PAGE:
<
>

Penn State trustee 'running out of sympathy' for 'so-called' Jerry Sandusky victims

play
Kellerman calls for Penn State trustee to apologize, resign (1:49)

Max Kellerman expresses disappointment in Penn State trustee Albert L. Lord saying in an email he's running out of sympathy for Jerry Sandusky's victims. (1:49)

A current trustee at Penn State said in an email to The Chronicle of Higher Education that he is losing sympathy for the "so-called victims" of sexual abuse by former Nittany Lions assistant Jerry Sandusky.

The email was sent to The Chronicle over the weekend and published Thursday as part of a look at the scandal's continuing aftermath.

Last week, former Penn State president Graham Spanier was found guilty of one count of child endangerment over his handling of a child sex abuse complaint against Sandusky.

The next day, trustee Albert L. Lord emailed The Chronicle:

"Running out of sympathy for 35 yr old, so-called victims with 7 digit net worth," Lord wrote. "Do not understand why they were so prominent in trial. As you learned, Graham Spanier never knew Sandusky abused anyone."

Penn State reportedly has paid out settlements of $90 million-plus to Sandusky victims.

Lord is a former chief executive at Sallie Mae who, according to The Chronicle, was contacted by Spanier years ago as the ex-PSU president contemplated suing Louis Freeh. Freeh's investigation into Joe Paterno concluded that he and three others hushed up the allegations against Sandusky for fear of bad publicity.

Lord reportedly was elected to the Penn State Board of Trustees by alumni and is one of its 38 members. He says he believes the extent of Sandusky's crimes -- the longtime assistant under Paterno was convicted of sexually abusing 10 boys and currently is serving a decades-long prison sentence -- has clouded judgment of other top officials, including Spanier.

"I am tired of victims' getting in the way of clearer thinking and a reasoned approach to who knew what and who did what," he told The Chronicle.

Lord did not apologize for his comments upon follow-up by The Chronicle.

"The notion that there can be only one point of view with respect to all this stuff, and trustees at Penn State should toe a line that reflects the politically correct point of view, is symptomatic of what ails us," he said.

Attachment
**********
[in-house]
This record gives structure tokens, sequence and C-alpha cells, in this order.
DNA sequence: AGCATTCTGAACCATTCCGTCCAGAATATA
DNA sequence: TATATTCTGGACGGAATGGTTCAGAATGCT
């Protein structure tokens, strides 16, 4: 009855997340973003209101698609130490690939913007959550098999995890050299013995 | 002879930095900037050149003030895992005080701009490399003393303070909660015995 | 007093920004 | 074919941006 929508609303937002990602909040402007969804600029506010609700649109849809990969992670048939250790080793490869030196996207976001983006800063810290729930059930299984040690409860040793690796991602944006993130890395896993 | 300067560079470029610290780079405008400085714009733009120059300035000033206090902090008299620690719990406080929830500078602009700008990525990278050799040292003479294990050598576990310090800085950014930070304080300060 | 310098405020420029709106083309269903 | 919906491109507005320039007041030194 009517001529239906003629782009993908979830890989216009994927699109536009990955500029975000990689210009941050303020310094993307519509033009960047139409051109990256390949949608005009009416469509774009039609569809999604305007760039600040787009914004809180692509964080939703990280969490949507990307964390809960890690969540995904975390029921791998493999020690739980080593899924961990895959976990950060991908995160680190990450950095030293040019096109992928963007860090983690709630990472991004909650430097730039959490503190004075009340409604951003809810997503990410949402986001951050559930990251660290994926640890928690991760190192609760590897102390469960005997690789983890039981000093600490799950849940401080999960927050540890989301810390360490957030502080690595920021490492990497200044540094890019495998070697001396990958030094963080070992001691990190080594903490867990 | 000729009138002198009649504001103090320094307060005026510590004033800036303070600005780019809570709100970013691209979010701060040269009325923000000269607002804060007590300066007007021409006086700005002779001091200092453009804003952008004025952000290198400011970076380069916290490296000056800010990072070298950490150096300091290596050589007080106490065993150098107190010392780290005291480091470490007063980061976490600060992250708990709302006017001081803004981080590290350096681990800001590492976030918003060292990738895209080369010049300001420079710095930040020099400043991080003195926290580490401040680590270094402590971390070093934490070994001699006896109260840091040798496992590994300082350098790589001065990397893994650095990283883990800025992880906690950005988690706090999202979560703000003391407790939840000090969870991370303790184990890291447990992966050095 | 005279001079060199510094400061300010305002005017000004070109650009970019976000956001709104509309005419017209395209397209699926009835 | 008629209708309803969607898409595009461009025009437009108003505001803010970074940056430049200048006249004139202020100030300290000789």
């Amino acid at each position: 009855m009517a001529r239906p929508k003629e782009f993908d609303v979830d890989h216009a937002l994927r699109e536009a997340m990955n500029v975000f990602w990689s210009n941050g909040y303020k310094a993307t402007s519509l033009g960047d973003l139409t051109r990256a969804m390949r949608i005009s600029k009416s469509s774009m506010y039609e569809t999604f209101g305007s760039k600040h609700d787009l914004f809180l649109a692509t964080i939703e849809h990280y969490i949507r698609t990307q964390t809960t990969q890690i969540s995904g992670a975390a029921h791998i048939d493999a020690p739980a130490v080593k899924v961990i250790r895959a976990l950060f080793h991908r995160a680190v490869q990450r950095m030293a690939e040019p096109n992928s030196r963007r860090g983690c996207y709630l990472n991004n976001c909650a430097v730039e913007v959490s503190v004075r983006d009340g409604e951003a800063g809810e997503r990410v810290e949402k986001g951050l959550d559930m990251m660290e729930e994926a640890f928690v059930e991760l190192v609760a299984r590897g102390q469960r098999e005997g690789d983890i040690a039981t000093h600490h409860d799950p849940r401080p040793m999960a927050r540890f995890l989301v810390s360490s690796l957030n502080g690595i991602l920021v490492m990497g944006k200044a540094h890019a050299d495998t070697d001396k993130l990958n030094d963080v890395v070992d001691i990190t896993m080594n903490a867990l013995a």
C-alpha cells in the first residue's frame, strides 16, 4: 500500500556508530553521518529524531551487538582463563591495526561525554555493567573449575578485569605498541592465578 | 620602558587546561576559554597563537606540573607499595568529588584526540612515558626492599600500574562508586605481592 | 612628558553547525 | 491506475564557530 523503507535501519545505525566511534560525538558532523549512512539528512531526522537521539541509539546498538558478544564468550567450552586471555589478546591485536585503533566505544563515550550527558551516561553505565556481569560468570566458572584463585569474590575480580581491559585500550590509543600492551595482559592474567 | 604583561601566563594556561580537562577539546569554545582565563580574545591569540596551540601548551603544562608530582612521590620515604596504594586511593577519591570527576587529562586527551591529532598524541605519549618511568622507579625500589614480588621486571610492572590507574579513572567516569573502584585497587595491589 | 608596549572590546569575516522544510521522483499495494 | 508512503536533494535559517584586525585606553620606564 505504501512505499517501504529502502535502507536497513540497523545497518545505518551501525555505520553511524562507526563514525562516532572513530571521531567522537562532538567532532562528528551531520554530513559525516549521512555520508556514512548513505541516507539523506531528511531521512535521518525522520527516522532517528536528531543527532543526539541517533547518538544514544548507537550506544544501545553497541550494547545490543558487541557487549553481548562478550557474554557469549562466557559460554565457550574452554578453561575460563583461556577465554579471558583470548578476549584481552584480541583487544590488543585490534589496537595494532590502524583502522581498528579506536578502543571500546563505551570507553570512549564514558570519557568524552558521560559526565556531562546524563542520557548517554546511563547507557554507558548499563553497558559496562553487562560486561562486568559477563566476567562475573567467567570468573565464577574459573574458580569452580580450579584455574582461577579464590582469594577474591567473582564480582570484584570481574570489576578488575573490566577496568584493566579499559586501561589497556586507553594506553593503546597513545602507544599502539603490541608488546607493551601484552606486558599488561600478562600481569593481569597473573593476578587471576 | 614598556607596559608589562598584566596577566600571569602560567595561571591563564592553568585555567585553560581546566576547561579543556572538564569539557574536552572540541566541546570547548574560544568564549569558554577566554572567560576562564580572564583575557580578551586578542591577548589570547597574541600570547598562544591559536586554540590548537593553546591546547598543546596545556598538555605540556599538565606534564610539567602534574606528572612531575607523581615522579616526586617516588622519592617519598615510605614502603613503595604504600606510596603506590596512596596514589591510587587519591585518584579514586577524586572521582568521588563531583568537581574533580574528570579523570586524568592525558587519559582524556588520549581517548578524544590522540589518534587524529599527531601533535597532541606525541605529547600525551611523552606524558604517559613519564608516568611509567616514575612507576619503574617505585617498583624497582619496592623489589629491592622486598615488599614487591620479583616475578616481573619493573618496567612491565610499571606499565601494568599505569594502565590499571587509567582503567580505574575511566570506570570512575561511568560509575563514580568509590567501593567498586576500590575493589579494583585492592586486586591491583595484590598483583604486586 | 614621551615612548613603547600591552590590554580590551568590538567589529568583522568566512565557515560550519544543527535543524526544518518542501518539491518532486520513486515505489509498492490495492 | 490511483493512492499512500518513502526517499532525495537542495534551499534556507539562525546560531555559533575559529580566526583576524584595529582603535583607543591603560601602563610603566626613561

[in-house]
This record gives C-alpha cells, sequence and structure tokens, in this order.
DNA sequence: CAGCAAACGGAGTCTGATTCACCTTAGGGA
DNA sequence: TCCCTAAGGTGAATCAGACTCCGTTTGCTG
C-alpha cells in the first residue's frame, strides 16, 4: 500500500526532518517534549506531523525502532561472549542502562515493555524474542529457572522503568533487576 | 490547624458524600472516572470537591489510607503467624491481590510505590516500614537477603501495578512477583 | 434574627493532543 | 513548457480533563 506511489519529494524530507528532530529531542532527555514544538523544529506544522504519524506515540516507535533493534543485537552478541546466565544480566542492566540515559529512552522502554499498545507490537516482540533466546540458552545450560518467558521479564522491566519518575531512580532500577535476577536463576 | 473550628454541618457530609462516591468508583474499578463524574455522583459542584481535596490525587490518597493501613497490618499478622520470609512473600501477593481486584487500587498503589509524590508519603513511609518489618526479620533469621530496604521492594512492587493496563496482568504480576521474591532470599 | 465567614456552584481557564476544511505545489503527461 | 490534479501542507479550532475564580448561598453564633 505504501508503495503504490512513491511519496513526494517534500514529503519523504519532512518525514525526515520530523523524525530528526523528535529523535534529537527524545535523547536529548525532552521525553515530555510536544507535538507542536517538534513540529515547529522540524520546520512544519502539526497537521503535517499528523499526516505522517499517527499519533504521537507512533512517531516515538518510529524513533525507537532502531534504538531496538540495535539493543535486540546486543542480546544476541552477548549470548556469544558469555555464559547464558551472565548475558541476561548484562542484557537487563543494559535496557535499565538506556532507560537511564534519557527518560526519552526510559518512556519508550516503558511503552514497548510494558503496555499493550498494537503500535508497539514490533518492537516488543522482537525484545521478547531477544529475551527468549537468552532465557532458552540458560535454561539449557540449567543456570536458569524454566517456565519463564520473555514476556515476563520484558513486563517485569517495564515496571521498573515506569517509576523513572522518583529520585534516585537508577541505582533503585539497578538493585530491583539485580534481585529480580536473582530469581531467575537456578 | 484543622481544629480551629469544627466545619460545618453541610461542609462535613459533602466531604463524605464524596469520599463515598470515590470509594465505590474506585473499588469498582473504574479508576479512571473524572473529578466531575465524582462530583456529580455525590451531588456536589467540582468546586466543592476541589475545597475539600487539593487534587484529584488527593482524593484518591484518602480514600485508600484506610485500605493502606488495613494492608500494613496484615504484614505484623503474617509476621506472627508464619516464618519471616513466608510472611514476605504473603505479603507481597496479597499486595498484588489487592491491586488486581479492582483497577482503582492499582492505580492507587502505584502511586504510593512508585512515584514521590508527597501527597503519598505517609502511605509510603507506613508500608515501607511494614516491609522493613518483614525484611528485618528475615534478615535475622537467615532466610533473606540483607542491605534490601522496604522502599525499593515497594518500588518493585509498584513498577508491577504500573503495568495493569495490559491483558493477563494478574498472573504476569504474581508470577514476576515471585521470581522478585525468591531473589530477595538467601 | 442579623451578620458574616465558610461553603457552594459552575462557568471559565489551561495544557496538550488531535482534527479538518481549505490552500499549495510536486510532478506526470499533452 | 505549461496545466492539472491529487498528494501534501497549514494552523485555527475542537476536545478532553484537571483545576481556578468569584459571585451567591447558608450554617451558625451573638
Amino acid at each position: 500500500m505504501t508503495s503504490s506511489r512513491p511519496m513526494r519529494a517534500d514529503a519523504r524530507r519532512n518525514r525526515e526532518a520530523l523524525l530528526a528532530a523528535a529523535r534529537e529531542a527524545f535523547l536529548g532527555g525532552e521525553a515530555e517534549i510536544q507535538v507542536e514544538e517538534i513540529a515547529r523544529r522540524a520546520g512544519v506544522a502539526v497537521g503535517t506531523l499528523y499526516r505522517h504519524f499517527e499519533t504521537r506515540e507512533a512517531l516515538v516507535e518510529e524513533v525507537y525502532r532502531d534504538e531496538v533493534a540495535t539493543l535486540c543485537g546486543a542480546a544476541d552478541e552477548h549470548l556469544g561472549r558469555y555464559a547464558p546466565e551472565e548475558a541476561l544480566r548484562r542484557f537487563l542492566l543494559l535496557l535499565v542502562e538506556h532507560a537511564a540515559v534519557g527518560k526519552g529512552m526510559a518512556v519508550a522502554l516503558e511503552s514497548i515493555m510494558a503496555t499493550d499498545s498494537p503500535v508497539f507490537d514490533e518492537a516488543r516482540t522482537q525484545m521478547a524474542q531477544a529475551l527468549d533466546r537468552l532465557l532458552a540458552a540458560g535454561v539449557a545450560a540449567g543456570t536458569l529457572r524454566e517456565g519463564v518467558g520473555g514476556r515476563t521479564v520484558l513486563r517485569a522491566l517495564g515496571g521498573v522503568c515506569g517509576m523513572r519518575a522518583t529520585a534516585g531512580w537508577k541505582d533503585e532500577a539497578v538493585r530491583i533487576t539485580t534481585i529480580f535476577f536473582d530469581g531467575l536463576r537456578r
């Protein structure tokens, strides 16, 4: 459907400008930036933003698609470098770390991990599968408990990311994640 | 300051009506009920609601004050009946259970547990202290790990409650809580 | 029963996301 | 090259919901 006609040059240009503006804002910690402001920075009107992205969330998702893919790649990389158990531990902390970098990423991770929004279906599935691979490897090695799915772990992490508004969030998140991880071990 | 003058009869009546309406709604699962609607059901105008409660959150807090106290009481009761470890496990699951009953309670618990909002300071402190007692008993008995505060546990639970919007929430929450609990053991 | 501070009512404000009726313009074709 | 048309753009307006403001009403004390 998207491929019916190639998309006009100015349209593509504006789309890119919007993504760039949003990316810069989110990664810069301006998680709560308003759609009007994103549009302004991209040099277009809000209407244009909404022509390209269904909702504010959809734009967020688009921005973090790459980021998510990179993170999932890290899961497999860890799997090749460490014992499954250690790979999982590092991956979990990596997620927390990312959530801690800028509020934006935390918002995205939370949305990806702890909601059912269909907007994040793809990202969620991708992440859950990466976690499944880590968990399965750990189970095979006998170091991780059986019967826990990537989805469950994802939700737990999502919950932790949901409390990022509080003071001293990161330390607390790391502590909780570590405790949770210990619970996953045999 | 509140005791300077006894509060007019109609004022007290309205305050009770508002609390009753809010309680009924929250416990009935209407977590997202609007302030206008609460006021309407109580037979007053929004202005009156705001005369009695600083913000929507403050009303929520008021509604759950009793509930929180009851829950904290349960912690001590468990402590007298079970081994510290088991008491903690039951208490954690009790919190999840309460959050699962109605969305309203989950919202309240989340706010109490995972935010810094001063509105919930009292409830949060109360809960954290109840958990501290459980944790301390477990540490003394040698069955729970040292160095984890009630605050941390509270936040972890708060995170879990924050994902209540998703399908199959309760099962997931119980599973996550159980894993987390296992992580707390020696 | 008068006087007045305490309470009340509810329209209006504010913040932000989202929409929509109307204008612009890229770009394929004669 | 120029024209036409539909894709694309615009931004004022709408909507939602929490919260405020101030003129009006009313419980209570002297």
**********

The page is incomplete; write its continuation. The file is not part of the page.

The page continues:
Chairman Ira M. Lubert said Lord's comments didn't reflect the board's feelings as a whole.

"Al Lord's comments are personal and do not represent the opinions of the board or the university," Lubert told The Chronicle. "The sentiments of board and university leadership were expressed in the very first line of the statement released by Penn State: First and foremost, our thoughts remain with the victims of Jerry Sandusky."

The attorney general's office, meanwhile, said prosecutors will "never 'run out of sympathy' for victims of sexual abuse."

"Unlike Mr. Lord, the jury understood how Graham Spanier's failure to act, while a predator was in his midst, caused actual and grievous harm,'' the office said.

As for Spanier, the foreman in the jury that found him guilty of one count of child endangerment last week says he believes the verdict was a mistake.

"I don't care how many mistakes you make in a lifetime ... you have to reach a point somewhere where you can live with your mistake," Richard Black told reporters, according to Philly.com. "In this particular case, I can live with it -- even though I feel it was wrong -- because it was an honest endeavor. ... Twelve people sat in that room and hammered back and forth, and honestly did what they were asked to do."

Asked what he thought the jury got wrong, Black said: "In my opinion, I don't think Graham Spanier knew [this was reported as a sexual assault]. They [former athletic director Tim Curley and ex-PSU vice president Gary Schultz] did not make him understand how serious a situation this might be."

Curley and Schultz pleaded guilty earlier this month to child endangerment and testified for the prosecution in the Spanier trial. All three men await sentencing.

Information from The Associated Press was used in this report.